At first glance, Cédric Esturillo’s installations impress through their deliberately seductive visual generosity: lush environments in a riot of colour, they buoy and even needle the gaze. Plays of resemblance arise: can we not detect certain motifs through the opulence of the forms, the proliferation of materials, and the layering of techniques? Through a practice of sampling and recording, he inscribes citations within his sculptures that spontaneously interpellate and mobilise different imaginaries. Whether it is limp Californian architectural touches (Googie architecture) or science-fiction themes, he draws as much from art history, architecture, and craft as from marginal and localised cultural subjects. However, it is not a matter here of mimicking through formal iteration or out of sheer aesthetic fascination: the questioning of the original through its copy is applied to the task of working on visual cultures and their historical conditions of formation. Through trans-temporal and trans-cultural junctions, Cédric Esturillo highlights the intersections in the trajectories of these systems of production and circulation of images. Their presence in his work stems from a practice of drag1 – cross-dressing that affirms its falseness – informing the way in which our gaze is constructed by and for the reception of images.
For his first solo exhibition, he took ornament as a starting point, as a technique for superimposing motifs. More specifically, it is Sicilian Baroque that has infused his recent productions, taking shape in basins made of sculpted wood, adorned with drapery and shimmering plants. The precision and mastery of engraving and sculptural techniques he demonstrates does not efface the pop layering and derisive mix of materials: sometimes made of raw wood, sometimes from basic chipboard. In a thumbing-the-nose at the supposed nobility of the material and the historic grandiloquence of the baroque, he adopts a contemporary digital technique – the glitch – in order to take the heavy awkwardness of reproduction to task. In his huge paintings combining fake-marble, streaks in fluorescent pink and ceramic imitations, he collapses textures and motifs to create effects of retinal persistence and flattening of perspective. This faulting of optical technologies brings decoration and visual noise into tension and seeks their points of collision, superimposition, and coalescence. The gaze, disoriented by the multiplication of layers of appreciation and interpretation of these objects, thus operates of its own choosing and reveals its reflexes: what do we see when there is too much to see? It is this revelation that the artist seeks, willingly citing bubble porn, the online practice that positions colourful circles on images of bodies in an attempt to cover over obscene nudity or the sexual nature of interactions between the subjects photographed. Since the photographs used do not actually have any erotic characteristics, the superimposing of an abstraction reveals the perversity of the viewer’s mind. This to-and-fro between systems of abstraction, optical effects, and manufacturing of the gaze is also present in the Danmaku sculptures that the artist created. Inspired by a tradition of ‘80s Japanese arcade games simulating hailstorms of digital shelling on the player, they return to the motif of visual noise. Here, it is lacquered wooden planks that are “showered” with real bullets.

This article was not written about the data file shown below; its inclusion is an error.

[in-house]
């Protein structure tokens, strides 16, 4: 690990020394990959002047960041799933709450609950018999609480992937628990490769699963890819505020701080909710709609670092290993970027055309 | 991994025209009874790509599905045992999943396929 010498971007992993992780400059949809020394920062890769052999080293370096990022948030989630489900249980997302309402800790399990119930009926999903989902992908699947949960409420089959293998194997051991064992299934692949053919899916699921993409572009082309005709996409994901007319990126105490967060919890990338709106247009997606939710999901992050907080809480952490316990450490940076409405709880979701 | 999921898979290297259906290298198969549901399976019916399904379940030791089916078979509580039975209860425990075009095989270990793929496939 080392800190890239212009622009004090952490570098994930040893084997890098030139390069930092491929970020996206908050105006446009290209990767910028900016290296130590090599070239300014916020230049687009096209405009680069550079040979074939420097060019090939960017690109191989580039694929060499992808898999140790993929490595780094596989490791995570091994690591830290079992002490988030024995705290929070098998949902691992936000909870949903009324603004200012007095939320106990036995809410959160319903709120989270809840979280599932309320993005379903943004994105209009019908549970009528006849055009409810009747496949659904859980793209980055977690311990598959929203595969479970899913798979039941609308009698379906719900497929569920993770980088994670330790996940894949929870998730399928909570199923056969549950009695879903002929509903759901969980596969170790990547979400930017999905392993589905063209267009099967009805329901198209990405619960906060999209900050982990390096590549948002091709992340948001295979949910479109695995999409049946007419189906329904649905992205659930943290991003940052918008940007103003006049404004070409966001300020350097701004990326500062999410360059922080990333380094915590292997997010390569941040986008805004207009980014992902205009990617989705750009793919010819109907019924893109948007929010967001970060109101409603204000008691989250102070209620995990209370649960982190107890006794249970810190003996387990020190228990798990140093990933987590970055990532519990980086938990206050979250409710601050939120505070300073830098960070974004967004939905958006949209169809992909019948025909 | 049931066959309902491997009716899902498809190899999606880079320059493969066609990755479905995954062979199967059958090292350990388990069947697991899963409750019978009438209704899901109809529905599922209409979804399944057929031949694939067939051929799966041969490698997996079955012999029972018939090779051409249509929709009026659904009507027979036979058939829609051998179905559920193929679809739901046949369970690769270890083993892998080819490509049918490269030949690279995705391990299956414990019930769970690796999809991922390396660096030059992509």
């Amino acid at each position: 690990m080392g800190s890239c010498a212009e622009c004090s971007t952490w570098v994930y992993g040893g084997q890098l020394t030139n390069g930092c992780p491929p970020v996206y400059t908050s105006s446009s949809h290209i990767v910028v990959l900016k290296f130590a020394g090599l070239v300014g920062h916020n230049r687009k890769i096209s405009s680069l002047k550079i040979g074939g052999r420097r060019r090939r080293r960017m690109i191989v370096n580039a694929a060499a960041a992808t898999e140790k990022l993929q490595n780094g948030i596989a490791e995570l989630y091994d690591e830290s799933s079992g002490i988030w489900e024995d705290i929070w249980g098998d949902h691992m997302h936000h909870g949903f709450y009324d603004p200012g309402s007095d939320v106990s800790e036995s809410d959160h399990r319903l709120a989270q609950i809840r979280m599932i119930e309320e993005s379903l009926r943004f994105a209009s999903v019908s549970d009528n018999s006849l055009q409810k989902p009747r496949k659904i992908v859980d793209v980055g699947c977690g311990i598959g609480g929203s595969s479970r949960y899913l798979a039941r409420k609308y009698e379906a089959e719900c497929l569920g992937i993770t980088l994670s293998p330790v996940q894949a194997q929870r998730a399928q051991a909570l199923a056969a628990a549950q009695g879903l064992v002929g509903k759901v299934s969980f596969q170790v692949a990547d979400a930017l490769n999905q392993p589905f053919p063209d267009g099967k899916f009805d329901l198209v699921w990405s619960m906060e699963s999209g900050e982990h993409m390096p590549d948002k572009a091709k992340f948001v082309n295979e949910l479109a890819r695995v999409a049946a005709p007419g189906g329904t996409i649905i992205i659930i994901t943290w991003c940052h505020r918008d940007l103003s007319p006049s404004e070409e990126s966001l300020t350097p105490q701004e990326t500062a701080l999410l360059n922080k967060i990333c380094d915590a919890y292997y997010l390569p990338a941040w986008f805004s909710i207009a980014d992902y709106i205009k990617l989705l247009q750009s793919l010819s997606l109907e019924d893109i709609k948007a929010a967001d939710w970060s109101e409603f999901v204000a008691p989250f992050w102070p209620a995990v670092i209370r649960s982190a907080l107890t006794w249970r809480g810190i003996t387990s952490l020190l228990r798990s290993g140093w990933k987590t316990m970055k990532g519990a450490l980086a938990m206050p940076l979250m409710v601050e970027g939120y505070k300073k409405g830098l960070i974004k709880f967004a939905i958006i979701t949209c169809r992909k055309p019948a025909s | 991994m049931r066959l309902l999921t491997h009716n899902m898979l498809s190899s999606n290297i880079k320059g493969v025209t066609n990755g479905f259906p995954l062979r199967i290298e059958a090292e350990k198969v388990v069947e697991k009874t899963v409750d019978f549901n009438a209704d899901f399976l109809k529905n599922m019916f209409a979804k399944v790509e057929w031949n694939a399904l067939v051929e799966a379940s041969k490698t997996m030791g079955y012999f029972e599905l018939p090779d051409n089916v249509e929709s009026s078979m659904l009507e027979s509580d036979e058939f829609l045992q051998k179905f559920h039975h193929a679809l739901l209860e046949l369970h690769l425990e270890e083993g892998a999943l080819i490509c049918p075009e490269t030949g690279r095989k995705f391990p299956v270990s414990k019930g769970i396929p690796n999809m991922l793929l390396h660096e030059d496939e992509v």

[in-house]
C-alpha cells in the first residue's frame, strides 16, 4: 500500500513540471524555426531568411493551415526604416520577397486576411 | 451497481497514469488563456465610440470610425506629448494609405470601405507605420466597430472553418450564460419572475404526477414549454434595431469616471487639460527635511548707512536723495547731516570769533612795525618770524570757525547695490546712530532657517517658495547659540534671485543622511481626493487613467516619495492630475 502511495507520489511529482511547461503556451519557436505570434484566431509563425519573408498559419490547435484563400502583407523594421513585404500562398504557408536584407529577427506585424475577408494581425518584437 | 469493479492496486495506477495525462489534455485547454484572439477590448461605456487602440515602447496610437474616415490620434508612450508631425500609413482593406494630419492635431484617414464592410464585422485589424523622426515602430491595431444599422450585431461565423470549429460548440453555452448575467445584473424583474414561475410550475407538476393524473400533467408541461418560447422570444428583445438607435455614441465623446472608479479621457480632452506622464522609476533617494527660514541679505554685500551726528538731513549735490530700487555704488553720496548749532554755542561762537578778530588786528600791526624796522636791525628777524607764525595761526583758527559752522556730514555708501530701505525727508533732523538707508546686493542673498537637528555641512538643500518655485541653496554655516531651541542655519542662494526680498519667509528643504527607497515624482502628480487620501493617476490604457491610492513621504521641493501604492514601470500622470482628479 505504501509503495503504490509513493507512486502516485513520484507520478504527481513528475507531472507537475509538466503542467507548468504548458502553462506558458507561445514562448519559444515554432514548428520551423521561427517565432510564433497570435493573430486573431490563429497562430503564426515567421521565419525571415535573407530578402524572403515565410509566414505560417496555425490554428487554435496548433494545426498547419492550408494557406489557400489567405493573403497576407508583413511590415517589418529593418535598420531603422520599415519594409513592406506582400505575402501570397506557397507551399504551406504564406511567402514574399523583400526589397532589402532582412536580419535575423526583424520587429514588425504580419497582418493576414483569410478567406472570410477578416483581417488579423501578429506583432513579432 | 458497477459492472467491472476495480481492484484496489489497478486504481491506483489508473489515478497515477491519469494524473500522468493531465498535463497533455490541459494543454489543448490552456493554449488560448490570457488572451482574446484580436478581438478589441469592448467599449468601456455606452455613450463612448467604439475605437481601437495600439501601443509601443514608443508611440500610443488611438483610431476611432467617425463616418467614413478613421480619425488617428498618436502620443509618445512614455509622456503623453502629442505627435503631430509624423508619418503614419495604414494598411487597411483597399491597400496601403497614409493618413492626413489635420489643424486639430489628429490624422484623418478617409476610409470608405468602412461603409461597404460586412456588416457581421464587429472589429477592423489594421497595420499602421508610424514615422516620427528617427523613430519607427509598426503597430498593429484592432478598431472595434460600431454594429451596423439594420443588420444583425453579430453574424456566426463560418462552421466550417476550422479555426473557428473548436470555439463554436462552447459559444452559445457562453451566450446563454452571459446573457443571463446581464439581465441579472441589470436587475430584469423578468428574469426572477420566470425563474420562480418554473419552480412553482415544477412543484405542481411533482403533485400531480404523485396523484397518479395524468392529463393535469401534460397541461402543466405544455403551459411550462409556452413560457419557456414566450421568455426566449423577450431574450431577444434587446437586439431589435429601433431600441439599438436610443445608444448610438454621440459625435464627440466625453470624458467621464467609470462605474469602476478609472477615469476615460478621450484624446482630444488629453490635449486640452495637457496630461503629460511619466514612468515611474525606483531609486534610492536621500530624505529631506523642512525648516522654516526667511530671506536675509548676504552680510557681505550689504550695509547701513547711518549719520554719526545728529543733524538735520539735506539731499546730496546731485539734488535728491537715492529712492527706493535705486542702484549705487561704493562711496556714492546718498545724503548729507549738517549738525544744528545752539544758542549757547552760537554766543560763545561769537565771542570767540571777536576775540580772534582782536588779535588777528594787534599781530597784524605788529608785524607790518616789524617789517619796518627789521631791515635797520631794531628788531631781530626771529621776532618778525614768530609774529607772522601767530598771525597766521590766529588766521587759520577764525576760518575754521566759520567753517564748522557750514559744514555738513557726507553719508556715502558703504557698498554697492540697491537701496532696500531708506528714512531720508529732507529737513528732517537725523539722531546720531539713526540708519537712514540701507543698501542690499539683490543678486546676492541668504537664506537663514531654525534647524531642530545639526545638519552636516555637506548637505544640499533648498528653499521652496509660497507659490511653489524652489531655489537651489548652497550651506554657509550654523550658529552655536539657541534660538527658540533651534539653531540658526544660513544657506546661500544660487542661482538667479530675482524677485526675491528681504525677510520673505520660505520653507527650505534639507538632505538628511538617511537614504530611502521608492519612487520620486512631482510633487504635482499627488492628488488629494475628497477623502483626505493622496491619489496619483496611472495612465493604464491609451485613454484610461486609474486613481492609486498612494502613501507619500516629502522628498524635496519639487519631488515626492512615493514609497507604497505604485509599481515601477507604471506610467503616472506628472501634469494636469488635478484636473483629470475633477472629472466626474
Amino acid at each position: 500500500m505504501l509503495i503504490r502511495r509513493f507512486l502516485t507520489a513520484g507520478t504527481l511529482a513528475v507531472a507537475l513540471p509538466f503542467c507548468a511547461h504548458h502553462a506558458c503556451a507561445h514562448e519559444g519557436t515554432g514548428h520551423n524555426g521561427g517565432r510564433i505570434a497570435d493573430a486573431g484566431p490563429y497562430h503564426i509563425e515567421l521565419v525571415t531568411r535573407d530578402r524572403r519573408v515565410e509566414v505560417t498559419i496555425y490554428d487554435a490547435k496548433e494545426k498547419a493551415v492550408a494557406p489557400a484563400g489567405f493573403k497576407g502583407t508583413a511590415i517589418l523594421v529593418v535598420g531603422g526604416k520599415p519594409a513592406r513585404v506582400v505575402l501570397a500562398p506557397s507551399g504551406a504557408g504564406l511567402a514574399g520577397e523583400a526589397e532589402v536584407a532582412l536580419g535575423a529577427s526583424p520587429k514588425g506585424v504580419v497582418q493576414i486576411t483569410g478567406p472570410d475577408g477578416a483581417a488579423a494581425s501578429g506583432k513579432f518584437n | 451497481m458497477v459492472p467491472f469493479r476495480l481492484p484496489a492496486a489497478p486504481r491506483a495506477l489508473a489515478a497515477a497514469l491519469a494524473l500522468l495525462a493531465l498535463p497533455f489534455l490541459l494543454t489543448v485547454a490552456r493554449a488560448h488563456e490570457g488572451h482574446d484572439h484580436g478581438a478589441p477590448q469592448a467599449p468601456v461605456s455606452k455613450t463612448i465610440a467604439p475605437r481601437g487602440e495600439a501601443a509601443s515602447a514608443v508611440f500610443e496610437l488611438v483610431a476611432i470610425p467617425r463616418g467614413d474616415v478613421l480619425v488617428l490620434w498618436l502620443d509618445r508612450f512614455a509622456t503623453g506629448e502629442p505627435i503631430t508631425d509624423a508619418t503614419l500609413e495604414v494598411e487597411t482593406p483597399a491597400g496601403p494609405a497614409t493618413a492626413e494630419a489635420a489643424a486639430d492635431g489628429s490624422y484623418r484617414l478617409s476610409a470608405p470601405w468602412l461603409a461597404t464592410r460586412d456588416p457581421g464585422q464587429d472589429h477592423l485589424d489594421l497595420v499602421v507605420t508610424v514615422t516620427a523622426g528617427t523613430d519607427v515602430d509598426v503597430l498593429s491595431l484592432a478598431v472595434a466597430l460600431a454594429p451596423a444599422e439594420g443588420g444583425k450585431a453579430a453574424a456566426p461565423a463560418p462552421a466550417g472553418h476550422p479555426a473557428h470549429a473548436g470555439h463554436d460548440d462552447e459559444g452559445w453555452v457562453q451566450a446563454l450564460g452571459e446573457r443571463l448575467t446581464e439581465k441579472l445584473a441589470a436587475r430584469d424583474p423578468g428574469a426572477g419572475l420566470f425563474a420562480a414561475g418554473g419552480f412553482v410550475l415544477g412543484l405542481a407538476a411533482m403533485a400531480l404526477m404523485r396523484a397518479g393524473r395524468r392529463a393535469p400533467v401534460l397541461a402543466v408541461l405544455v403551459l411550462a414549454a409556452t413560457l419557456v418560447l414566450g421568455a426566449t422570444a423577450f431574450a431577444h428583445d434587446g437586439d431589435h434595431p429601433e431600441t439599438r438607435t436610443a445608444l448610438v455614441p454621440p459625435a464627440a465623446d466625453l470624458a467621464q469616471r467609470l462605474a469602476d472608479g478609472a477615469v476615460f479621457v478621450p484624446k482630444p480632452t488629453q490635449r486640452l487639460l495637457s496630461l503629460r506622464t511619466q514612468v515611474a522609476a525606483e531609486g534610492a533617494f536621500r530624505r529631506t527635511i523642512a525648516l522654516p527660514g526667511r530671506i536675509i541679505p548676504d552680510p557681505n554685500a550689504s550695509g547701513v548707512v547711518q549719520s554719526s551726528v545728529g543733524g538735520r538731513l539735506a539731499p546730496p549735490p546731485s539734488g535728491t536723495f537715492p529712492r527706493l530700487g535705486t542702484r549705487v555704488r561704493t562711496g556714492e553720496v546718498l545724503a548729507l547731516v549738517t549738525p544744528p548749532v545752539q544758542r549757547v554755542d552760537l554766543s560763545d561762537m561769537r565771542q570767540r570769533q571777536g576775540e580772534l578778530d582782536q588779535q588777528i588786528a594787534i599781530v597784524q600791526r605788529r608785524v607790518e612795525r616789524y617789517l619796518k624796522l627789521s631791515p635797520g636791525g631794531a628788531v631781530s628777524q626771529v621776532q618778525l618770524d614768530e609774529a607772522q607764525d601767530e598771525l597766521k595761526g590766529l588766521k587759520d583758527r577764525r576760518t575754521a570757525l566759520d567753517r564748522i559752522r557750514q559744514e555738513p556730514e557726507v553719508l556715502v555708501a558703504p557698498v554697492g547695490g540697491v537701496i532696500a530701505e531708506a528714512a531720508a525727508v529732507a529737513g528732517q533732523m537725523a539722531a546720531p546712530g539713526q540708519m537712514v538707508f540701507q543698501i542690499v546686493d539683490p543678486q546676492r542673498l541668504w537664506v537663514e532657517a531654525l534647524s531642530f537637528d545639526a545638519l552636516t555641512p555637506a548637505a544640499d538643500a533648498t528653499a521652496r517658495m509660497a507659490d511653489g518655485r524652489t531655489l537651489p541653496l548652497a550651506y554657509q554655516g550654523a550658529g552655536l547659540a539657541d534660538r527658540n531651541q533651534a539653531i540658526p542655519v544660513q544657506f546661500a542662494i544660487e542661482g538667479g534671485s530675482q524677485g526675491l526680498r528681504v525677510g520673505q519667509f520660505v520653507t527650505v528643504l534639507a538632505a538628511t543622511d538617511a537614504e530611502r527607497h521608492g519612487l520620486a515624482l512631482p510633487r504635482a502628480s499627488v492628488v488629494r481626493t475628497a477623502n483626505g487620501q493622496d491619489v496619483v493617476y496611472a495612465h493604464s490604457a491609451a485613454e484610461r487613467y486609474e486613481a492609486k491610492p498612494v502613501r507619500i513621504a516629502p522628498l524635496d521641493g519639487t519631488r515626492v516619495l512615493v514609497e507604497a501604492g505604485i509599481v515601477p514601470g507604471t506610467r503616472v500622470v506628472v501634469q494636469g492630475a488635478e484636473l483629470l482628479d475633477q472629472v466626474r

With Délice sur Encelade, title evocative of both Gigantomachy and recent spatial discoveries, Cédric Esturillo presents a temporal journey following Arnauld Pierre’s principle of “retrocipation”, who described in Futur Antérieur2 the way in which the anticipation process in science fiction also informs us about the era they are written in and questions the present.
Born in 1988 in Saint-Chamond, Cédric Esturillo lives and works in Lyon. After working as an assistant to the artist Michael McMillen in Los Angeles in 2015, he obtained his DNSEP at the Ensba Lyon in 2016. He was then invited to participate in various collective exhibitions, notably the Biennale de la Jeune Création in Mulhouse in 2017 and the Salon de Montrouge in 2018. He is currently part of the collective exhibition Sedona presented at the Villa du Parc, Annemasse. His work will also be presented at the Musée des Beaux-Arts de Mulhouse from June to September 2019. Cédric Esturillo is currently in residence at the Ateliers du Grand Large (Décines-Charpieu), an artists’ residency directed by the Adéra. He is selected to participate in 2019 in the 15th Biennale of Contemporary Art in Lyon, in the Young International Creation section.